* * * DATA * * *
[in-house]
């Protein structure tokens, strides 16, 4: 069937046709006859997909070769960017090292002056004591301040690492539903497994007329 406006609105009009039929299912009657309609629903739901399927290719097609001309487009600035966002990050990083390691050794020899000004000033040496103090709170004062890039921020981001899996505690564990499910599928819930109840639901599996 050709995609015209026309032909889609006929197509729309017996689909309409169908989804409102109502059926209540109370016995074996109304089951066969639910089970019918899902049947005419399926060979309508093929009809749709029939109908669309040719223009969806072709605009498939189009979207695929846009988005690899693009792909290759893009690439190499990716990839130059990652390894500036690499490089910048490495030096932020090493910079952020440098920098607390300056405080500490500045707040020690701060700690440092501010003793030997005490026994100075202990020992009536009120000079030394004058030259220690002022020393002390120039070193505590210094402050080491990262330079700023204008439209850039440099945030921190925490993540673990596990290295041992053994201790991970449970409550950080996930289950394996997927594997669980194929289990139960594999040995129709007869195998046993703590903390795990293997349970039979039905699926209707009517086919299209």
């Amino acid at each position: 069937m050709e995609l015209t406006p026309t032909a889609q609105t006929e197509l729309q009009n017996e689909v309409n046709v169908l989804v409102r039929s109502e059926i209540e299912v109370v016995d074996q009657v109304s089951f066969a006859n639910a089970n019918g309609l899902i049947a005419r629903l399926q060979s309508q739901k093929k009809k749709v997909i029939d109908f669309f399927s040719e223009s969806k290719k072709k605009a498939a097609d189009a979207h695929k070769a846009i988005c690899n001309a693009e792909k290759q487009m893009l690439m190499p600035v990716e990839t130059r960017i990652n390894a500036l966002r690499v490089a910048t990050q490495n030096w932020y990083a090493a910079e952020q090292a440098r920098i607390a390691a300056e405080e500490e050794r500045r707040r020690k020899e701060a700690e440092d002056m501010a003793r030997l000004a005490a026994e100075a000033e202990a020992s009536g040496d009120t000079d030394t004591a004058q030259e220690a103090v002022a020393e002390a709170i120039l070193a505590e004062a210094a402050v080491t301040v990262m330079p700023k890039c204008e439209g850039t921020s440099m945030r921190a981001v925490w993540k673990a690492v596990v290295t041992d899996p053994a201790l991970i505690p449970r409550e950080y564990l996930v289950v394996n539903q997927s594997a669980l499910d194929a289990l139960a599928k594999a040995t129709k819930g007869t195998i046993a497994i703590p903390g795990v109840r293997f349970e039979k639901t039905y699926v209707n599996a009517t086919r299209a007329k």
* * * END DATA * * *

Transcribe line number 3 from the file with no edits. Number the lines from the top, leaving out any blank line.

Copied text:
């Amino acid at each position: 069937m050709e995609l015209t406006p026309t032909a889609q609105t006929e197509l729309q009009n017996e689909v309409n046709v169908l989804v409102r039929s109502e059926i209540e299912v109370v016995d074996q009657v109304s089951f066969a006859n639910a089970n019918g309609l899902i049947a005419r629903l399926q060979s309508q739901k093929k009809k749709v997909i029939d109908f669309f399927s040719e223009s969806k290719k072709k605009a498939a097609d189009a979207h695929k070769a846009i988005c690899n001309a693009e792909k290759q487009m893009l690439m190499p600035v990716e990839t130059r960017i990652n390894a500036l966002r690499v490089a910048t990050q490495n030096w932020y990083a090493a910079e952020q090292a440098r920098i607390a390691a300056e405080e500490e050794r500045r707040r020690k020899e701060a700690e440092d002056m501010a003793r030997l000004a005490a026994e100075a000033e202990a020992s009536g040496d009120t000079d030394t004591a004058q030259e220690a103090v002022a020393e002390a709170i120039l070193a505590e004062a210094a402050v080491t301040v990262m330079p700023k890039c204008e439209g850039t921020s440099m945030r921190a981001v925490w993540k673990a690492v596990v290295t041992d899996p053994a201790l991970i505690p449970r409550e950080y564990l996930v289950v394996n539903q997927s594997a669980l499910d194929a289990l139960a599928k594999a040995t129709k819930g007869t195998i046993a497994i703590p903390g795990v109840r293997f349970e039979k639901t039905y699926v209707n599996a009517t086919r299209a007329k």